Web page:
Each minute of our life is a lesson but most of us fail to read it. I thought I would just add my daily lessons & the lessons that I learned by seeing the people around here. So it may be useful for you and as memories for me.
Many people have an overwhelming fear of failure. This usually stems from societal programming that tells us how negative and even shameful failure is.
However, the reality is that failure is a necessary part of life. It is just one step of thousands you will take. It is unreasonable to expect to complete each task in life perfectly on the first attempt.
Successful People are not Afraid of Failure. Successful people don’t define failure as the opposite of success; they define failure as the opposite of trying.
Failure simply means that you have made mistakes, and you can learn from these mistakes to improve your future efforts. It is not the end of the process. Truly great leaders understand the importance of mistakes and failure, and they are comfortable with the concept of failure. In fact, there are four primary reasons why you should embrace failure if you want to be a great leader.
Successful people know that nothing ever goes exactly as planned. And no matter how hard you work, sooner or later you must face the reality that you failed. You tried to do something and weren’t successful. You didn’t get the result you wanted.
You don’t clear every interview you give.
You don’t close every sale.
You don’t win every game.
You aren’t going to hit a home run every time you’re up to bat.
You don’t always get what you want.
FAILURE is OK. It’s part of life. It should be expected.
The bigger question is: What do you do next? What do you do after you’ve failed?
As Frank Sinatra sang: “You pick yourself up and get back in the race. That’s life …”
You don’t feel sorry for yourself. You don’t mope around. You pick
yourself up and do it again and again and again until you get it right!
Failure is as much a part of life as success. Losing is as much a part of life as winning. The most important thing to think about is how can you ensure that you won’t fail in the same way a second time.
Remember: You just can’t fail the last time you try.
Life is a series of trial-and-error experiences. We are taught something by a teacher, and then we try to do it ourselves. The first time we do it we probably don’t get the results we want. So we try again, and again, and again. With practice we get better.
Then we push ourselves as we try to do something that’s a little bit more difficult. As we succeed, our expectations increase, and so does the satisfaction that comes from the feeling of a job well done.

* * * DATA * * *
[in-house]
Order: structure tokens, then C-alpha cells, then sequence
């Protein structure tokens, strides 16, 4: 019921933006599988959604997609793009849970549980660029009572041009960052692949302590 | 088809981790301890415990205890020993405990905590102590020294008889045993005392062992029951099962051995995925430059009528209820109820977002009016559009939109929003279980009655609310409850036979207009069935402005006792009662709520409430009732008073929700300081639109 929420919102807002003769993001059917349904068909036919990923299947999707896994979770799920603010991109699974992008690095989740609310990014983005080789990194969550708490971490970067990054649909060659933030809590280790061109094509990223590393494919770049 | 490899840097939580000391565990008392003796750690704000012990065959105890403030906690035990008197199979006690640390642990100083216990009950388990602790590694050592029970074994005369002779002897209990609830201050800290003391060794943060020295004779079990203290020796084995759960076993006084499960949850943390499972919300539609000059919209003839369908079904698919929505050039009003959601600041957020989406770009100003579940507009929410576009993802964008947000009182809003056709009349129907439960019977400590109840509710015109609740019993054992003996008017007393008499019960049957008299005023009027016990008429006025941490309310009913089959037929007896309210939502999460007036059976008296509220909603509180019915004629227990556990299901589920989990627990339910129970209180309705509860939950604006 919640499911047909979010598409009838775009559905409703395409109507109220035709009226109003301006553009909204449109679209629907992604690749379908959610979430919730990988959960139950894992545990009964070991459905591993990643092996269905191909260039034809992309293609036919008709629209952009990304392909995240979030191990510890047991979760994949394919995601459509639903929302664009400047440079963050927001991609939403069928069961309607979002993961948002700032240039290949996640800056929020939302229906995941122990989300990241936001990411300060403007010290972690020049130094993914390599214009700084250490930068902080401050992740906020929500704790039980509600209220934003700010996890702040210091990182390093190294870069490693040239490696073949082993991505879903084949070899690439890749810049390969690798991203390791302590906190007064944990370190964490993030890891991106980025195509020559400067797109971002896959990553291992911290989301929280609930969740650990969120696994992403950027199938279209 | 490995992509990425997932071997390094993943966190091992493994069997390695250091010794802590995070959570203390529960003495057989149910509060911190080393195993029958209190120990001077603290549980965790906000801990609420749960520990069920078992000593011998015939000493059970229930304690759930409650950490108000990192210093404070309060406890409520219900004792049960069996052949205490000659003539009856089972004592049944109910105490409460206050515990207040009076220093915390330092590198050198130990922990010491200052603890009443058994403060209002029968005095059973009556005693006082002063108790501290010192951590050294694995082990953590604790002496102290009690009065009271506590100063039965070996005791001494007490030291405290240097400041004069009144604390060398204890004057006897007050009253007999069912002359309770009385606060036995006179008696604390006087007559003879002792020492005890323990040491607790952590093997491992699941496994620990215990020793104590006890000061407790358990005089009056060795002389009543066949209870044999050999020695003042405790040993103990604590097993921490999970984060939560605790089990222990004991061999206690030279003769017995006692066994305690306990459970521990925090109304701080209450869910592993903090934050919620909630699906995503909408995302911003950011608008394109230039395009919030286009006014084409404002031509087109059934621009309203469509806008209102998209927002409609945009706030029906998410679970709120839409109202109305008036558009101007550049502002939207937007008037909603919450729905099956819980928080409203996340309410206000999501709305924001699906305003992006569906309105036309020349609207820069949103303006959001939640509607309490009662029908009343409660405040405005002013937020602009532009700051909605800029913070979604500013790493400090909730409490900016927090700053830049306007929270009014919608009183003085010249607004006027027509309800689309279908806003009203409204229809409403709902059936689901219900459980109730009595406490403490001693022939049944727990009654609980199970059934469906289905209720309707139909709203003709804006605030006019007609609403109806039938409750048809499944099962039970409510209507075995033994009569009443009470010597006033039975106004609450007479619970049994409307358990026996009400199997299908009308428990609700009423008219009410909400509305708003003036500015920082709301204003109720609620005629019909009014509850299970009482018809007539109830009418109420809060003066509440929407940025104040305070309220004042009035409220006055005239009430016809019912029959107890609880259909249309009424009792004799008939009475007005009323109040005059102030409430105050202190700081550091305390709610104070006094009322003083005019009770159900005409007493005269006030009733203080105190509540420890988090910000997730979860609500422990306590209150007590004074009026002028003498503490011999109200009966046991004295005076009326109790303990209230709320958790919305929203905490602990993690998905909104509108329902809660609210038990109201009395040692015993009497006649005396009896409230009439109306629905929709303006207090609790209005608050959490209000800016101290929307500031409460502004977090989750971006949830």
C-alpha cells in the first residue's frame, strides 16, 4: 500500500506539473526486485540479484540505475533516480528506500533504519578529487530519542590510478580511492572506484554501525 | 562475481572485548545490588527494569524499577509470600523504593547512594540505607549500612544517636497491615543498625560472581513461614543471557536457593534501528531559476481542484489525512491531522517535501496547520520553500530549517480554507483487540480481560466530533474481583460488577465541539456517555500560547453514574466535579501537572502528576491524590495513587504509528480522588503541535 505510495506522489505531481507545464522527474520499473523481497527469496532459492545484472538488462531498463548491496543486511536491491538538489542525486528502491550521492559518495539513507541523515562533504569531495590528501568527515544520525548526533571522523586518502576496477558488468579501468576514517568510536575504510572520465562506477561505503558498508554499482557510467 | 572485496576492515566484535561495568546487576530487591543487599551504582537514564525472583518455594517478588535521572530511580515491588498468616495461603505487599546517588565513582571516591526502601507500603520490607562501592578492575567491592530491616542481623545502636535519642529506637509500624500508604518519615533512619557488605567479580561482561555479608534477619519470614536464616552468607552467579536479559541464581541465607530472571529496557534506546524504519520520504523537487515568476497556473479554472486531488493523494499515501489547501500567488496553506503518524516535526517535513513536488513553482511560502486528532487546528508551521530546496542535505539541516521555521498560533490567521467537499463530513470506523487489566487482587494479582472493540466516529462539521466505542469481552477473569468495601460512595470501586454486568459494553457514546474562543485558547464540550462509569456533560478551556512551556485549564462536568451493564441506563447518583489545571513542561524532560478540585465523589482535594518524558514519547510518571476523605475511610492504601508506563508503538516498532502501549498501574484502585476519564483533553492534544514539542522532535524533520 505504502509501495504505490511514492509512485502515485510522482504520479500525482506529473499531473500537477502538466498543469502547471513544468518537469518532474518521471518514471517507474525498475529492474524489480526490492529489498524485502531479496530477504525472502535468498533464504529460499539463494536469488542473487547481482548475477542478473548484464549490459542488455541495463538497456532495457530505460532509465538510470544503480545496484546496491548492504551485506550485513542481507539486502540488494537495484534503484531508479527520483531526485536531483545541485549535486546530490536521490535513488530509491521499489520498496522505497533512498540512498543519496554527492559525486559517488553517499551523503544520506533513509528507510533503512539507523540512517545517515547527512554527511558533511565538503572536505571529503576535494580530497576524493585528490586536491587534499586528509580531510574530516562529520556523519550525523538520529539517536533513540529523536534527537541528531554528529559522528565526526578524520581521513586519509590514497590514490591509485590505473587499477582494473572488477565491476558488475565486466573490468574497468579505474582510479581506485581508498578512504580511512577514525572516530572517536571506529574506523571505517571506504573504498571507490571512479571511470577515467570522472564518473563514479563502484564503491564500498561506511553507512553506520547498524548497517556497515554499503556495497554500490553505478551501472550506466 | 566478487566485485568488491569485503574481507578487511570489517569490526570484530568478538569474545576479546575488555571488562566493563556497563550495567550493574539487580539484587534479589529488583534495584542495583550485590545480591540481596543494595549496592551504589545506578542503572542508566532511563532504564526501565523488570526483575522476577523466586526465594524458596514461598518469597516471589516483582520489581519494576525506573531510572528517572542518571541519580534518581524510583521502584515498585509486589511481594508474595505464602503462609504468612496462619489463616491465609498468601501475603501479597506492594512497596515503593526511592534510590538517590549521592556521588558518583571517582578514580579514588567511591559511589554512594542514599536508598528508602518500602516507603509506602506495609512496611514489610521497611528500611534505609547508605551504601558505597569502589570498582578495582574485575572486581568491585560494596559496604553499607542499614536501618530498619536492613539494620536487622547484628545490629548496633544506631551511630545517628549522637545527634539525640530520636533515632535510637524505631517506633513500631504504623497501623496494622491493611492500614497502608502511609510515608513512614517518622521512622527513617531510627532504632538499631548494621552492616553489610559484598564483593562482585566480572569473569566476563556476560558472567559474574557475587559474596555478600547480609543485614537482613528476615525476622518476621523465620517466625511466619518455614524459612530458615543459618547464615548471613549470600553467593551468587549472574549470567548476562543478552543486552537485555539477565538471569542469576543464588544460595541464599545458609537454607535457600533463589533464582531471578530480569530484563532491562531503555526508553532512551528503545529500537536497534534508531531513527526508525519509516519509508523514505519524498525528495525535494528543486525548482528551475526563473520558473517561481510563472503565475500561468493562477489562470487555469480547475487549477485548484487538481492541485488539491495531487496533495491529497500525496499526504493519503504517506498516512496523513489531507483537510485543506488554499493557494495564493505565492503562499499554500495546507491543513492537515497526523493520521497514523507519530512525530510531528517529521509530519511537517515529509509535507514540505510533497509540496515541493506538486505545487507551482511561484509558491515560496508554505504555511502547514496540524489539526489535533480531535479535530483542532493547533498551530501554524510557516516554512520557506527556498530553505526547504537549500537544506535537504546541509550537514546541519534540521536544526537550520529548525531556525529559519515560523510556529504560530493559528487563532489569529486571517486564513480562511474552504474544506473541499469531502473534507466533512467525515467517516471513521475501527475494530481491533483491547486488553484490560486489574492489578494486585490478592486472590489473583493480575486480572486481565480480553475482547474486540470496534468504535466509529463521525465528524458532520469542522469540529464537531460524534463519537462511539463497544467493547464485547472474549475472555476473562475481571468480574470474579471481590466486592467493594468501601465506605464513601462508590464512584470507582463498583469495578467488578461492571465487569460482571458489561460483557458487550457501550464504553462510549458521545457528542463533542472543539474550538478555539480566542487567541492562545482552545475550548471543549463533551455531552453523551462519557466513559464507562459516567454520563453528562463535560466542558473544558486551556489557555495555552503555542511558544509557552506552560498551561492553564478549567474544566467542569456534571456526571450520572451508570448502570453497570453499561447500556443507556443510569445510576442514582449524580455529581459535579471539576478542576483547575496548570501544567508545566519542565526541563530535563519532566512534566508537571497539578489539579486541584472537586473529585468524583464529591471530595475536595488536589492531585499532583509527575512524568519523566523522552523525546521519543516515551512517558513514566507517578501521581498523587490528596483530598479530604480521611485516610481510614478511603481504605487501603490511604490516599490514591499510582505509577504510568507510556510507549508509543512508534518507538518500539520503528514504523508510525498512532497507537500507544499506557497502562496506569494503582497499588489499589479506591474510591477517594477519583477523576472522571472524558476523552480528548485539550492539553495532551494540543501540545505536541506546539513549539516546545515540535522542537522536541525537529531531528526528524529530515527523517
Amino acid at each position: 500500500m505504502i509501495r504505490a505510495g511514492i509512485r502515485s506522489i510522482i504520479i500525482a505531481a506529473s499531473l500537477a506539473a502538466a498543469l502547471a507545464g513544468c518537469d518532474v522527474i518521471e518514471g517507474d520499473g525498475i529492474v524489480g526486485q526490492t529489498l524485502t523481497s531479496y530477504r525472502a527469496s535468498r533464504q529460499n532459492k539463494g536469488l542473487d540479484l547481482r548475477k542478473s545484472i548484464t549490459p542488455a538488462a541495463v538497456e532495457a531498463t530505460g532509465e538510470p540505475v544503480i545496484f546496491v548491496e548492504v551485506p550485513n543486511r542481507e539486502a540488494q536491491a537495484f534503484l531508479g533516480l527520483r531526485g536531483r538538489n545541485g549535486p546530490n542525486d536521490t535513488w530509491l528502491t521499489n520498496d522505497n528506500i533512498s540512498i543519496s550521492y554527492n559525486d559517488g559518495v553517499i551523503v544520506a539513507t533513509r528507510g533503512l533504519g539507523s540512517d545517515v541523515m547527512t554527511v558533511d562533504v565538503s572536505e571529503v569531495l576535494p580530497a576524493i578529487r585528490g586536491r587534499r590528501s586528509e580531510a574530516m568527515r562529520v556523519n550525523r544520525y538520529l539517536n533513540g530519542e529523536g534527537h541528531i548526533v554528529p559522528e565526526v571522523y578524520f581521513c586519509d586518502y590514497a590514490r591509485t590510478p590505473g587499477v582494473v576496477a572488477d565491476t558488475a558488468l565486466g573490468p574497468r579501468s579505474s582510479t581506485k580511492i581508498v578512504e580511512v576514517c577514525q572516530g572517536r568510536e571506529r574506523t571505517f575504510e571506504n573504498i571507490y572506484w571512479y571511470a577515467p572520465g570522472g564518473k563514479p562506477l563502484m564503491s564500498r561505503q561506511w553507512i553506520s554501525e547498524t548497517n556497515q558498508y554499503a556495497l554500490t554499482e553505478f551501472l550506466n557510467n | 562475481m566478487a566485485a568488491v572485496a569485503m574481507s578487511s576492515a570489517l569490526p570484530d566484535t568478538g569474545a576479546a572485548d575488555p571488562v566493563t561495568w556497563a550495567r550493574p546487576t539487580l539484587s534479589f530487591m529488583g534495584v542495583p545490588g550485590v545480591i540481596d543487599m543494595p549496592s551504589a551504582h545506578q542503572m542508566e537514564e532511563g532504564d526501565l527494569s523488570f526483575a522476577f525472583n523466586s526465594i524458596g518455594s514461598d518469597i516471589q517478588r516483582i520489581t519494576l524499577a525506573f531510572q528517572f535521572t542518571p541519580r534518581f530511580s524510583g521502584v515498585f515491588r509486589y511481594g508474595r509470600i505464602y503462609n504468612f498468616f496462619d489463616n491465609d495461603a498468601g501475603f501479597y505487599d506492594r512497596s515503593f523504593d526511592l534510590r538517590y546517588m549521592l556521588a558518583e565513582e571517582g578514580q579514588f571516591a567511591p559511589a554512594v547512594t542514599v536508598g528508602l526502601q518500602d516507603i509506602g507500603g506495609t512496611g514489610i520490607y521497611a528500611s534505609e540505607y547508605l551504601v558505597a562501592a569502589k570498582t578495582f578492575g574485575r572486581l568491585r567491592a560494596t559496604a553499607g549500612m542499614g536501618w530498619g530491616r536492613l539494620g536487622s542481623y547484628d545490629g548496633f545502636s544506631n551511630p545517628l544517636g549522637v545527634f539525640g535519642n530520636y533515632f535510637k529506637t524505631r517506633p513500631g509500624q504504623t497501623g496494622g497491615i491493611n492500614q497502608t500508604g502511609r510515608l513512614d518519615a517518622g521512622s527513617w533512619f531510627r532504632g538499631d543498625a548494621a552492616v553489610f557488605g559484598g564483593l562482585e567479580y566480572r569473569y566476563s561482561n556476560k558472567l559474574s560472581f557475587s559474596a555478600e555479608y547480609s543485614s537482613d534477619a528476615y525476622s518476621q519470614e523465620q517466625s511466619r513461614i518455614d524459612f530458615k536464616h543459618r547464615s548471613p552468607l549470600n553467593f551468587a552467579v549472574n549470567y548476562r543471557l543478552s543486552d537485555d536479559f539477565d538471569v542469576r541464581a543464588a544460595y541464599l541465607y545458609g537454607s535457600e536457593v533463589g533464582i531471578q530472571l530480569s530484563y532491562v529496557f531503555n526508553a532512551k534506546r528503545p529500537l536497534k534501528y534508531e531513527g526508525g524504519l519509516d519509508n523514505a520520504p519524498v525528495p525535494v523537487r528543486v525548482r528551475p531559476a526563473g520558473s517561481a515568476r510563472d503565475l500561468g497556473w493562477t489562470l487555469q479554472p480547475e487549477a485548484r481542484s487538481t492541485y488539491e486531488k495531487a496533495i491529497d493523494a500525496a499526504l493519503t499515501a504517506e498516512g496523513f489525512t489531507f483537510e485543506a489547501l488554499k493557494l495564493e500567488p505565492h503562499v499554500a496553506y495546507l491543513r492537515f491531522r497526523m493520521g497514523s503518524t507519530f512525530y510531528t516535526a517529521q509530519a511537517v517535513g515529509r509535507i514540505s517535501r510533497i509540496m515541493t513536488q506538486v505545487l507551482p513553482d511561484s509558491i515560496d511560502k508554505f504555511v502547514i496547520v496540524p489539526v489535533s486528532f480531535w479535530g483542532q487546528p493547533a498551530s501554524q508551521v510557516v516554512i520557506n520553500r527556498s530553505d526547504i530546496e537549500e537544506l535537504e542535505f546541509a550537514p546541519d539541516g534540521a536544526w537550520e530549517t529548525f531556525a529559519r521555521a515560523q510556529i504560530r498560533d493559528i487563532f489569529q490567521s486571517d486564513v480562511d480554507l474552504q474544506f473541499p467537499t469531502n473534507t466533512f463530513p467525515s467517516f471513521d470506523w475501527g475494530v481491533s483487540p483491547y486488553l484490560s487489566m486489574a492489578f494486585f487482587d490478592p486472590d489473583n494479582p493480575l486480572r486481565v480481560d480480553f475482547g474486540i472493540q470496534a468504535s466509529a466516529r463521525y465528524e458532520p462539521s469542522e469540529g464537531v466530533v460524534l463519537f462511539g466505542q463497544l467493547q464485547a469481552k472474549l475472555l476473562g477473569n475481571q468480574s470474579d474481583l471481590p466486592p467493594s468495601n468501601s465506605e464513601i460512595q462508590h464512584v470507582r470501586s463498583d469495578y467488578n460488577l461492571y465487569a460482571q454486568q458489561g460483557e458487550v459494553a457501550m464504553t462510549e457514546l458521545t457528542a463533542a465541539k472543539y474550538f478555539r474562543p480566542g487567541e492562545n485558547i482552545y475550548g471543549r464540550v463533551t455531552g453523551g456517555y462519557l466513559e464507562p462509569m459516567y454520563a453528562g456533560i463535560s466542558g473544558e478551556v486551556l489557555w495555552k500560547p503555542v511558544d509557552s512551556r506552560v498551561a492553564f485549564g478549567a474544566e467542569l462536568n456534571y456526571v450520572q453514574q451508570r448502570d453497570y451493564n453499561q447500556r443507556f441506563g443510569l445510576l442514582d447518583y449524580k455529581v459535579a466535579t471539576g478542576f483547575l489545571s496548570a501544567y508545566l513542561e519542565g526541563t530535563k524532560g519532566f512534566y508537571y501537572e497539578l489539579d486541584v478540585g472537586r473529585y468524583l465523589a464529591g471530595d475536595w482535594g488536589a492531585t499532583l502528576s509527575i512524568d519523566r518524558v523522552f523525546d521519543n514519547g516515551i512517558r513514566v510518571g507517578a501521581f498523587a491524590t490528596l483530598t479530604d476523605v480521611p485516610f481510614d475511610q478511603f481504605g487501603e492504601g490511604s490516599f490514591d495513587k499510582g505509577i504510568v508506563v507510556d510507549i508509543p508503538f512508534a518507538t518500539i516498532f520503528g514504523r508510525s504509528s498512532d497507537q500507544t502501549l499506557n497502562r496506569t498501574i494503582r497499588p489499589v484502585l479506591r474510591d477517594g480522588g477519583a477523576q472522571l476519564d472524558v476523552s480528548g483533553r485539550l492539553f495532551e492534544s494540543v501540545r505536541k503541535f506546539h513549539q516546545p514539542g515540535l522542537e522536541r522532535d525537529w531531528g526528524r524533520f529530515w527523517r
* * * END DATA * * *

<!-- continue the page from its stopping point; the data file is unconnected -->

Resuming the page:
So we set our sights a bit higher-to improve our results as compared to what we’ve done before and in relation to the results of those with whom we are competing-and we try again. We continue to push ourselves to new heights.
When we succeed, we once again raise the bar. And when we don’t, we go back to work to improve our skills and talents, and try again.
That is why I feel that the subjects of success and failure are so intertwined: because it is through failure that we grow and develop as individuals. We learn through our failures. Failures show us our flaws, our imperfections, the areas in which we need improvement.
In order to achieve your goals, to fulfill your desires, to make your dreams come true, you’re going to have to work. It is hard work that makes you better at what you do, and failing from time to time is just a part of life.
Learn From Your Failures. When you experience failure, take some time to reflect upon what happened. Pull out a pad of paper and start writing down the answers to these questions:
*Why did this happen?
*What could I have done differently?
*How can I do it better next time?
*What changes should I make in my strategies?
*What can I do to improve my planning and preparation?
Study these answers. Analyze them. Then go out and do it better the next time.
Remember: If you’re not experiencing failure, you’re not working hard enough.
Great leaders are not shamed by failure, and they do not attempt to mask their failures. Instead, they learn lessons, determine what went wrong and make a solid effort to get back on track with a corrected course and updated business plan.
Credit: Jeffrey Mayer’s SucceedingInBusiness.com Newsletter
Please feel free to share your story and any lessons you learned, experienced, you came across in your life in the comments below. If you enjoyed this or any other posts, I’d be honored if you’d share them with your family, friends, and followers!